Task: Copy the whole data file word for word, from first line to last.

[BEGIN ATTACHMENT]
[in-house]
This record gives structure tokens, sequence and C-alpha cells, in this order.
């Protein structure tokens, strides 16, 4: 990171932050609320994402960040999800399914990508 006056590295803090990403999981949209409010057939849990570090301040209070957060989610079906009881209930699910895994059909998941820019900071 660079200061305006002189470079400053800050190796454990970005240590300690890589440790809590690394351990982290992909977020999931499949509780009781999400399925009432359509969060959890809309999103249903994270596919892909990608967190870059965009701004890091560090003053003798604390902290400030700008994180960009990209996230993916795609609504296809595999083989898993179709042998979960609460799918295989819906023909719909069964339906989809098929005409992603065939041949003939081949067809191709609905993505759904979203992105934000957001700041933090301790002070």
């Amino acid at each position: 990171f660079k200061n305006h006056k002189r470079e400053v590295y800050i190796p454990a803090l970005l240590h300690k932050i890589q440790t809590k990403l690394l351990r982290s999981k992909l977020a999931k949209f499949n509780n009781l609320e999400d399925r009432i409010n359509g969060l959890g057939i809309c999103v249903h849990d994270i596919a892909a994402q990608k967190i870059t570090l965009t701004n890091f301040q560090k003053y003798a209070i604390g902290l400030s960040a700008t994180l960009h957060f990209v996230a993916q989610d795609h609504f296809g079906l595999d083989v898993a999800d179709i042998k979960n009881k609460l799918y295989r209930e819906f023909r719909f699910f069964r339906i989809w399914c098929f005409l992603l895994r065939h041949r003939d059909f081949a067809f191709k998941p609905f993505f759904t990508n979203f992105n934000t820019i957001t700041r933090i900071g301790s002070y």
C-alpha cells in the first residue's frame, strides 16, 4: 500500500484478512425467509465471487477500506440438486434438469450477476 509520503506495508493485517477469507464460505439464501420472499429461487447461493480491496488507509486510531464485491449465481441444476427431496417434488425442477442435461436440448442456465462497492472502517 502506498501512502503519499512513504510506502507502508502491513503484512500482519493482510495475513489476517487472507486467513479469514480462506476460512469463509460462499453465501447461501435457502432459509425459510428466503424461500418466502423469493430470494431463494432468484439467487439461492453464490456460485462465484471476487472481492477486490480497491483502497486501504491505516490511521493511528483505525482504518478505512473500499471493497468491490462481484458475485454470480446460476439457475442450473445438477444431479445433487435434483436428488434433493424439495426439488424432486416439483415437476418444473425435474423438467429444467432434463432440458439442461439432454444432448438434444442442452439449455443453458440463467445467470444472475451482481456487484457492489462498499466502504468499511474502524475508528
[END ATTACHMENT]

[in-house]
This record gives structure tokens, sequence and C-alpha cells, in this order.
């Protein structure tokens, strides 16, 4: 990171932050609320994402960040999800399914990508 006056590295803090990403999981949209409010057939849990570090301040209070957060989610079906009881209930699910895994059909998941820019900071 660079200061305006002189470079400053800050190796454990970005240590300690890589440790809590690394351990982290992909977020999931499949509780009781999400399925009432359509969060959890809309999103249903994270596919892909990608967190870059965009701004890091560090003053003798604390902290400030700008994180960009990209996230993916795609609504296809595999083989898993179709042998979960609460799918295989819906023909719909069964339906989809098929005409992603065939041949003939081949067809191709609905993505759904979203992105934000957001700041933090301790002070």
């Amino acid at each position: 990171f660079k200061n305006h006056k002189r470079e400053v590295y800050i190796p454990a803090l970005l240590h300690k932050i890589q440790t809590k990403l690394l351990r982290s999981k992909l977020a999931k949209f499949n509780n009781l609320e999400d399925r009432i409010n359509g969060l959890g057939i809309c999103v249903h849990d994270i596919a892909a994402q990608k967190i870059t570090l965009t701004n890091f301040q560090k003053y003798a209070i604390g902290l400030s960040a700008t994180l960009h957060f990209v996230a993916q989610d795609h609504f296809g079906l595999d083989v898993a999800d179709i042998k979960n009881k609460l799918y295989r209930e819906f023909r719909f699910f069964r339906i989809w399914c098929f005409l992603l895994r065939h041949r003939d059909f081949a067809f191709k998941p609905f993505f759904t990508n979203f992105n934000t820019i957001t700041r933090i900071g301790s002070y």
C-alpha cells in the first residue's frame, strides 16, 4: 500500500484478512425467509465471487477500506440438486434438469450477476 509520503506495508493485517477469507464460505439464501420472499429461487447461493480491496488507509486510531464485491449465481441444476427431496417434488425442477442435461436440448442456465462497492472502517 502506498501512502503519499512513504510506502507502508502491513503484512500482519493482510495475513489476517487472507486467513479469514480462506476460512469463509460462499453465501447461501435457502432459509425459510428466503424461500418466502423469493430470494431463494432468484439467487439461492453464490456460485462465484471476487472481492477486490480497491483502497486501504491505516490511521493511528483505525482504518478505512473500499471493497468491490462481484458475485454470480446460476439457475442450473445438477444431479445433487435434483436428488434433493424439495426439488424432486416439483415437476418444473425435474423438467429444467432434463432440458439442461439432454444432448438434444442442452439449455443453458440463467445467470444472475451482481456487484457492489462498499466502504468499511474502524475508528